In Brief

Scientists 'suppressed' paper over climate sceptic argument

Researcher claims his paper was rejected because it might help climate sceptics advance their case

SCIENTISTS deliberately suppressed research that cast doubt on the rate of global warming because it might be used by climate sceptics to advance their arguments, it has been claimed.

Lennart Bengtsson, a research fellow at the University of Reading, believes his paper was rejected by Environmental Research Letters, one of the world's top academic journals, because of intolerance of dissenting views on climate science.

The paper, co-authored with four other scientists from America and Sweden, was rejected earlier this year after a reviewer privately wrote that publishing it would be "less than helpful".

The unnamed scientist concluded: "Actually it is harmful as it opens the door for oversimplified claims of 'errors' and worse from the climate sceptics media side."

Bengtsson's paper challenged findings from the UN's Inter-governmental Panel on Climate Change (IPCC) that the global average temperature would rise by up to 4.5C if greenhouse gases in the atmosphere were allowed to double.

The paper suggested that the climate might be much less sensitive to greenhouse gases and recommended more work be carried out "to reduce the underlying uncertainty".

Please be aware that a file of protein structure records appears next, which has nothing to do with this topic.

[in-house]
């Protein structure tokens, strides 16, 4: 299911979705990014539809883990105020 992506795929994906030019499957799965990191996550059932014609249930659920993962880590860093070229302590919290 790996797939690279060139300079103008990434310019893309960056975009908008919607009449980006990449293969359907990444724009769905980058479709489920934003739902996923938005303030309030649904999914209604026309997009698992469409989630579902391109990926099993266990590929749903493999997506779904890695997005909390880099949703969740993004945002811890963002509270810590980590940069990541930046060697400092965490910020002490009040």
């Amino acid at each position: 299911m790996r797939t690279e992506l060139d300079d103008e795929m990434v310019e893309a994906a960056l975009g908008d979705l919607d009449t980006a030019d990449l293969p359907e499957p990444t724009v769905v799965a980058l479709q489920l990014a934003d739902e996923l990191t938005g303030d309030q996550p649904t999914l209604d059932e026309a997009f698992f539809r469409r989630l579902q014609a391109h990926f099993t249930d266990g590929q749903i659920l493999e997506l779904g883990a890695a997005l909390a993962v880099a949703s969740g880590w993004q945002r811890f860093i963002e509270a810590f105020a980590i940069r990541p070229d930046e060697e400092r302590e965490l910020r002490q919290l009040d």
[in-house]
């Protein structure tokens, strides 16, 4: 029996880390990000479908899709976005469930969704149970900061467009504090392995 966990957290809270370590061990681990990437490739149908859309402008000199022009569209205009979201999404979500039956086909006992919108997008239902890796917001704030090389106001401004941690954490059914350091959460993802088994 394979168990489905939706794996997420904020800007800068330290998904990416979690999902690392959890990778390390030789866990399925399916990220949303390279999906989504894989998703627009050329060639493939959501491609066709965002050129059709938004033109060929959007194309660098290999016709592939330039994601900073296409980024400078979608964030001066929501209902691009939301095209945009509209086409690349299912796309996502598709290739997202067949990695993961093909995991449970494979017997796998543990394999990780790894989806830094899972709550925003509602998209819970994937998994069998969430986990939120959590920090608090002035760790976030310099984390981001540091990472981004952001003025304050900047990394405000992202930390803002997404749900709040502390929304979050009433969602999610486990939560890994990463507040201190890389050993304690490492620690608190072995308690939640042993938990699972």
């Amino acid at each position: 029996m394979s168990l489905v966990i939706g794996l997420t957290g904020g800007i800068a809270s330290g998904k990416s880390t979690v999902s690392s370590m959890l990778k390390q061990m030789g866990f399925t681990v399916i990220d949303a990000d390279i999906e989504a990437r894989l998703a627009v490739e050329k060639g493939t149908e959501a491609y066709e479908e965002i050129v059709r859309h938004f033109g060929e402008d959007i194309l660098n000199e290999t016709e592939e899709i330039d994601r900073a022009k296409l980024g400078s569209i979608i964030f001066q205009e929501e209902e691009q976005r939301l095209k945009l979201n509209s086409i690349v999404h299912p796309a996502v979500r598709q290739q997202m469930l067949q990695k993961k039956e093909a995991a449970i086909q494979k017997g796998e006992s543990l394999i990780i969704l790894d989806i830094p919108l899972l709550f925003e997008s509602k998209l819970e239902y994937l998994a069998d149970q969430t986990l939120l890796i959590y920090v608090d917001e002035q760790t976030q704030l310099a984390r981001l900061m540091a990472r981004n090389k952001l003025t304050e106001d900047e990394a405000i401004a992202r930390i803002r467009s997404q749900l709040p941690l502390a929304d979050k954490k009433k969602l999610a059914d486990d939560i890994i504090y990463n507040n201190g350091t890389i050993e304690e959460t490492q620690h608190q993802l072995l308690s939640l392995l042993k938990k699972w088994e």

Following the rejection, Bengtsson said: "The problem we now have in the climate community is that some scientists are mixing up their scientific role with that of a climate activist."

Bengtsson said he was also forced to step down from the advisory board of the Global Warming Policy Foundation, a climate sceptic think-tank, after he was subjected to "McCarthy" style pressure from other scientists.

The claims are a stark reminder of events at the University of East Anglia in 2009, dubbed 'Climategate', when scientists were accused of suppressing inconvenient data that did not support global warming predictions, says The Times. They were later cleared, but the IPCC was found to have misrepresented part of their research.

A spokesman for IOP Publishing, which publishes Environmental Research Letters, said that two independent peer-reviews had reported that the paper contained "errors" and "did not provide a significant advancement in the field", therefore failing to meet the journal's required acceptance criteria.

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